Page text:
How to secure a bonsai in its pot when repotting!

Claude Savard

When repotting a bonsai, a crucial step not to be overlooked is anchoring the tree in its new pot. This step is of the utmost importance, as it aims to protect the delicate roots from unwanted movements, such as wind shocks, which could compromise their health. When repotting, the thicker roots, which play a supporting role in nature, are usually removed, leaving the tree without this natural stability. This is where anchoring comes in, providing the necessary stability in the new pot environment.

The correct attachment of the bonsai to the pot is essential, and there are several aspects to this. Firstly, opt for a pot that is fitted with anchoring holes. It’s best to avoid cheap pots that may lack these holes, as they are essential to securely fix the tree. What’s more, the quality of the pot’s clay is crucial, as poor-quality pots could crack when the wires are tensioned.

Fil de cuivre recuit.
Annealed copper wire
Fil d’acier galvanisé.
Galvanized steel wire.

The choice of anchoring wire is also crucial. High-quality wire is recommended, to avoid inconveniences such as breakage during tightening. Aluminum wire, commonly used for ligating branches, can prove less resistant and brittle when twisted and tightened. Opting for (annealed) copper wire specially designed for bonsai is a better option. It’s essential never to use electric copper wire, as it oxidizes quickly and can damage the tree’s health. In my experience, using 1 mm galvanized steel wire has proved to be a very effective method of anchoring my trees. This type of wire offers several notable advantages. Firstly, it offers exceptional tensile and torsional strength. What’s more, its ability to resist oxidation is an important asset. This specific wire is generally available from quality hardware stores, making it easy to source. One point to emphasize is its strength in relation to its fine diameter, as well as its ability to blend discreetly into the substrate. This preserves the overall aesthetics, as the wire remains inconspicuous while keeping the trees firmly anchored.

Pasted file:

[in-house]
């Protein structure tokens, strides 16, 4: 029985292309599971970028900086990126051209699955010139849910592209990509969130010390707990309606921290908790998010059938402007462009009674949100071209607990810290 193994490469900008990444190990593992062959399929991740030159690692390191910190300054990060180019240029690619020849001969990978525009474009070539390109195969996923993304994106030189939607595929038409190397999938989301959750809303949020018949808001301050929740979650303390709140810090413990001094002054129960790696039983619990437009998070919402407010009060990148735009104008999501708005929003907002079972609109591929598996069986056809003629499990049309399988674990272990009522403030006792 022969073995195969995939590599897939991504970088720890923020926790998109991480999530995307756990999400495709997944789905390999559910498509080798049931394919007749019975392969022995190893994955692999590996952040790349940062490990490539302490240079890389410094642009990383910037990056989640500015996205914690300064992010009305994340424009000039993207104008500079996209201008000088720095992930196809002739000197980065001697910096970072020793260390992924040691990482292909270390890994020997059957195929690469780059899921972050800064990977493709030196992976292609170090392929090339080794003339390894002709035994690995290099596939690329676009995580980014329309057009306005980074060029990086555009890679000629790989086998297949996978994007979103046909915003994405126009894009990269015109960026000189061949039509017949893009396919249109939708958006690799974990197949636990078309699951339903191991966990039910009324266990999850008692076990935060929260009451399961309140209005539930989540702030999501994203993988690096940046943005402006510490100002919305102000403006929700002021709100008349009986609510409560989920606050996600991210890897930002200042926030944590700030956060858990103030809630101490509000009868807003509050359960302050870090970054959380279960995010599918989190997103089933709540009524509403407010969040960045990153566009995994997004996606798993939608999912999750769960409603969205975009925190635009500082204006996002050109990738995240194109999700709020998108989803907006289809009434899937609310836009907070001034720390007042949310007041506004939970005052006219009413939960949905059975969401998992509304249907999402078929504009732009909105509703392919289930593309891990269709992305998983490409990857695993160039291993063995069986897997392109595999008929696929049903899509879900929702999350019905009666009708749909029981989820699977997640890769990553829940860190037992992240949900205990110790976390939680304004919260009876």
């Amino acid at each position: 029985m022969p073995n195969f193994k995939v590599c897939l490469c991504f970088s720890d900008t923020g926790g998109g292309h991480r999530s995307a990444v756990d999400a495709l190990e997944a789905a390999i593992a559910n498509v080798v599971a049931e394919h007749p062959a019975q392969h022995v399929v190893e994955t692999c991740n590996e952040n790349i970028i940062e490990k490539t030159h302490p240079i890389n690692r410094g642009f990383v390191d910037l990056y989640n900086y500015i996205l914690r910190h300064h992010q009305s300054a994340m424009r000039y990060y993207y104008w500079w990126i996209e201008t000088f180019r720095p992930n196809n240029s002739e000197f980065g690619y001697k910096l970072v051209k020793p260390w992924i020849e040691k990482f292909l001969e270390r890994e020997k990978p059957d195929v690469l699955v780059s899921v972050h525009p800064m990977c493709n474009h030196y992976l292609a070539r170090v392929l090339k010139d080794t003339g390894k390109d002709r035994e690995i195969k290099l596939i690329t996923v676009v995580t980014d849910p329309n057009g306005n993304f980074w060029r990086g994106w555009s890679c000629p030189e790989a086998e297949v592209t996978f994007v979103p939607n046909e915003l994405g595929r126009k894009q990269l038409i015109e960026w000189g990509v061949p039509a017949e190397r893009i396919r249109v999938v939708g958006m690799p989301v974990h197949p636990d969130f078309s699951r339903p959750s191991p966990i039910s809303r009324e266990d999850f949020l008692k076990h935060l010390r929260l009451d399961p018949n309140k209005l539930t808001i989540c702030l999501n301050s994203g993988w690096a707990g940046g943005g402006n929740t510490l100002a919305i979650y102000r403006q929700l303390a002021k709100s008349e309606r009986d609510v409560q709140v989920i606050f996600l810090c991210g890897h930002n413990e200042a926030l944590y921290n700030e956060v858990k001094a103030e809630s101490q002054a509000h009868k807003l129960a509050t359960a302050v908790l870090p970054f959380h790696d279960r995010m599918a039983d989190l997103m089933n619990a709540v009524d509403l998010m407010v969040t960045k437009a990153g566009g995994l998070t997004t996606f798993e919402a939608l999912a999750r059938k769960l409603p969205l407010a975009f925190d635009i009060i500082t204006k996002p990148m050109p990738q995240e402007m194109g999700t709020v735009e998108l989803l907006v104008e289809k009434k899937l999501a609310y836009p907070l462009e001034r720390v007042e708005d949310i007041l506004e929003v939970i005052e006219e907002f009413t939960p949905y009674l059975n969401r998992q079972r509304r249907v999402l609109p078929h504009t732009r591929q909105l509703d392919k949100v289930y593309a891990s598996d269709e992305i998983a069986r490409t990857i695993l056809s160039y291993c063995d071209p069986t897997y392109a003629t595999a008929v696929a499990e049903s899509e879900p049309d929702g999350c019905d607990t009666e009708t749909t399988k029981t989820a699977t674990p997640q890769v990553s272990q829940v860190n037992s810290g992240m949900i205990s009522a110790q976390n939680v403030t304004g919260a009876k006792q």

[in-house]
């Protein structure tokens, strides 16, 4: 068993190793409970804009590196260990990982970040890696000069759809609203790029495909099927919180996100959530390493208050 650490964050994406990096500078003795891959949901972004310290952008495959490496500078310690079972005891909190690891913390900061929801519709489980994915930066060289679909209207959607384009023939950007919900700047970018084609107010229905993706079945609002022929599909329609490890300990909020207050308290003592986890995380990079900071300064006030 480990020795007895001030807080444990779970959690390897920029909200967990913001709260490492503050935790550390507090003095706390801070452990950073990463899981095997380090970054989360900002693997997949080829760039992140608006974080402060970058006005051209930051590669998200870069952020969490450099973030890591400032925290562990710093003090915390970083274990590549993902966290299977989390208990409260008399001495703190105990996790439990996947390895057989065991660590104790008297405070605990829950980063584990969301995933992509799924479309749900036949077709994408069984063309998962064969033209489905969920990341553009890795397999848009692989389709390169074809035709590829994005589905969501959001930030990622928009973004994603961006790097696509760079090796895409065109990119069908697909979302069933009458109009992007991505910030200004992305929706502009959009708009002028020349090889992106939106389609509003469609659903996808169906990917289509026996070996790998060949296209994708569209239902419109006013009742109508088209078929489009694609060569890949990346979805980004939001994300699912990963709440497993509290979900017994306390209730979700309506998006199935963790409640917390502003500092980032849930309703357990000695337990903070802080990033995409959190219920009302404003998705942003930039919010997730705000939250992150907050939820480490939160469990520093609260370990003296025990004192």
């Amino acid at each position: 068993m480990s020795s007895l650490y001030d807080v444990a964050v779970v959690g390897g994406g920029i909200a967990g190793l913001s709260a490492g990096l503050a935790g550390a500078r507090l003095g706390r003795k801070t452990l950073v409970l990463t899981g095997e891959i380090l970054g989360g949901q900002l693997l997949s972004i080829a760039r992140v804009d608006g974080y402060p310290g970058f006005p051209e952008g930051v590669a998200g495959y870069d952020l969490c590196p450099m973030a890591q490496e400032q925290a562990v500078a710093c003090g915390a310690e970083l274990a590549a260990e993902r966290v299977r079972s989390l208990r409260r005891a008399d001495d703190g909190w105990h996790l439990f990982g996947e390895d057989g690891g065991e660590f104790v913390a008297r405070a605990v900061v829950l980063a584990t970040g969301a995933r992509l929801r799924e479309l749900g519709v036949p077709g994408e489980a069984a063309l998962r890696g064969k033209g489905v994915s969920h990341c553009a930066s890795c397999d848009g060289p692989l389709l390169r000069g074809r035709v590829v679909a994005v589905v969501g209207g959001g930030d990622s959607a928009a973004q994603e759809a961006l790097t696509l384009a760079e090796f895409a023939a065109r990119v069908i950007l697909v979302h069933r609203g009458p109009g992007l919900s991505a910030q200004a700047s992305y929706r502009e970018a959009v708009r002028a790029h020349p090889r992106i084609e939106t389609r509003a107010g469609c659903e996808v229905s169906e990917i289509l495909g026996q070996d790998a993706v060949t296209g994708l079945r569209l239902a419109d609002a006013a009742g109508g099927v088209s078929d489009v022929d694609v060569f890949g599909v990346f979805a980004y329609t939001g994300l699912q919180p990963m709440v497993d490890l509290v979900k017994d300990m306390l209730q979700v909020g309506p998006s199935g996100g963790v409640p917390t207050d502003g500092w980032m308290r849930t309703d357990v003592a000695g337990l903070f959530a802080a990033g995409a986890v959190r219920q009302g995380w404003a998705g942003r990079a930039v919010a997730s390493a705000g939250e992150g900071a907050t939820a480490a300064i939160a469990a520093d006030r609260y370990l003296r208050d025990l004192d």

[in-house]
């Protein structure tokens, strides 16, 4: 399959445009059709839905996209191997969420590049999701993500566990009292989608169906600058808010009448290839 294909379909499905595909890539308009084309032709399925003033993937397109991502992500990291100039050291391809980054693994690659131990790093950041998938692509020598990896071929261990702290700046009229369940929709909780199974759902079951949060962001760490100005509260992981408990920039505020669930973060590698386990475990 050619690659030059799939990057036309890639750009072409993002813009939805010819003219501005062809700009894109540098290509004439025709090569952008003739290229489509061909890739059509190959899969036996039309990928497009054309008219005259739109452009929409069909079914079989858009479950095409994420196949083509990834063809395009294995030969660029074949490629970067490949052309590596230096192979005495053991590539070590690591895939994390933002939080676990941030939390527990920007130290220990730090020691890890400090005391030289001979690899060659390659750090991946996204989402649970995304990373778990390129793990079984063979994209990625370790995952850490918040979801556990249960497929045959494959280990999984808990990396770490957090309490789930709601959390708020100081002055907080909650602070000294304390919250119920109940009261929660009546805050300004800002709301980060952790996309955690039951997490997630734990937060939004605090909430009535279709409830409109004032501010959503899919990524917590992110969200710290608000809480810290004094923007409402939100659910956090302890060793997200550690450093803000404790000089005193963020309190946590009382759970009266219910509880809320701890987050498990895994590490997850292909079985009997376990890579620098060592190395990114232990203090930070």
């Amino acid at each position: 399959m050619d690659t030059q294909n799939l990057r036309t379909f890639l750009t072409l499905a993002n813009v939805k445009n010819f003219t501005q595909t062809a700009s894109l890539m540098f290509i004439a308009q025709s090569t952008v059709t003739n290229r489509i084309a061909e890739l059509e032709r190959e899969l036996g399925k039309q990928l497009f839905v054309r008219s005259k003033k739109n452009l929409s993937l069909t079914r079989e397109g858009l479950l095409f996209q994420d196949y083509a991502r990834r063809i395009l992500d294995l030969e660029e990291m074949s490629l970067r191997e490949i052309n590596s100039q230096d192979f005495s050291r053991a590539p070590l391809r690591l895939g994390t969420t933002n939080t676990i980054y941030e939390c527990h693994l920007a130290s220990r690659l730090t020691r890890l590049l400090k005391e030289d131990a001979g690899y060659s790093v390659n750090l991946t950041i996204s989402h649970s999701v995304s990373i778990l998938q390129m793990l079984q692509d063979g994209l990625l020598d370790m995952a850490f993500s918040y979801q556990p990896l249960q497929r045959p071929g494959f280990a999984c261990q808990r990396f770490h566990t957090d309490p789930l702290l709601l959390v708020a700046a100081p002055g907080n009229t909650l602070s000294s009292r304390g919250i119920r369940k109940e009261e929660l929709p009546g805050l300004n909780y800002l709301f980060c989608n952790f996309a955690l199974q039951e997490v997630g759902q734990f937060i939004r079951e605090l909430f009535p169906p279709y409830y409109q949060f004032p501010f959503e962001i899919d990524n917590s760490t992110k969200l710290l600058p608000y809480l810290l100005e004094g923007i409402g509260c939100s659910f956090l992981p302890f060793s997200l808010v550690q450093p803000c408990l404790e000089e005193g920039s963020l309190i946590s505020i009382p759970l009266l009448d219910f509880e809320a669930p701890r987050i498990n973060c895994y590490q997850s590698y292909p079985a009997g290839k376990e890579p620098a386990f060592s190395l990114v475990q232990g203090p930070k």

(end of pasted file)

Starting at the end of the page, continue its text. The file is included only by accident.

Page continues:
In this article, I’ll show you a few effective ways of attaching your bonsai to different types of pots and tree configurations.

How to tie your tree with a pot without an anchor hole.

When a pot doesn’t have anchor holes, some recommend simply using existing drainage holes to run the wire through. While this may work, it’s crucial to consider the underlying challenges. If the pot has only one drainage hole, attaching a wire to secure the tree may seem complex.

A practical solution is to use a piece of heavy-gauge wire, the length of which exceeds the diameter of the drainage hole. Enclose the anchor wire around the heavy-gauge wire, and then pass this anchor wire through the trellis structure holding the substrate, creating a sturdy fastening.

However, this solution has its limitations. Even if you place the wire correctly to secure the tree, there may be a strangulation effect on the bonsai’s roots when you tighten the wire.

To resolve this situation, you can use bamboo sticks to move the anchor wires away from the center of the pot. Then secure the stick using the same fastener you used for your original anchor wire. This ingenious trick helps reduce the strangulation effect, promoting more effective anchoring.

If you have a pot with two drainage holes, stabilizing your tree becomes easier.

However, there is the possibility that only part of the root mass is stabilized, creating a risk of tree displacement in the event of shaking.

To remedy this, we recommend the use of two parallel anchor wires. This will stabilize both sides of the root mass.

You can choose to attach the two wires of the same section on the corresponding side, or cross them to ensure optimum anchorage.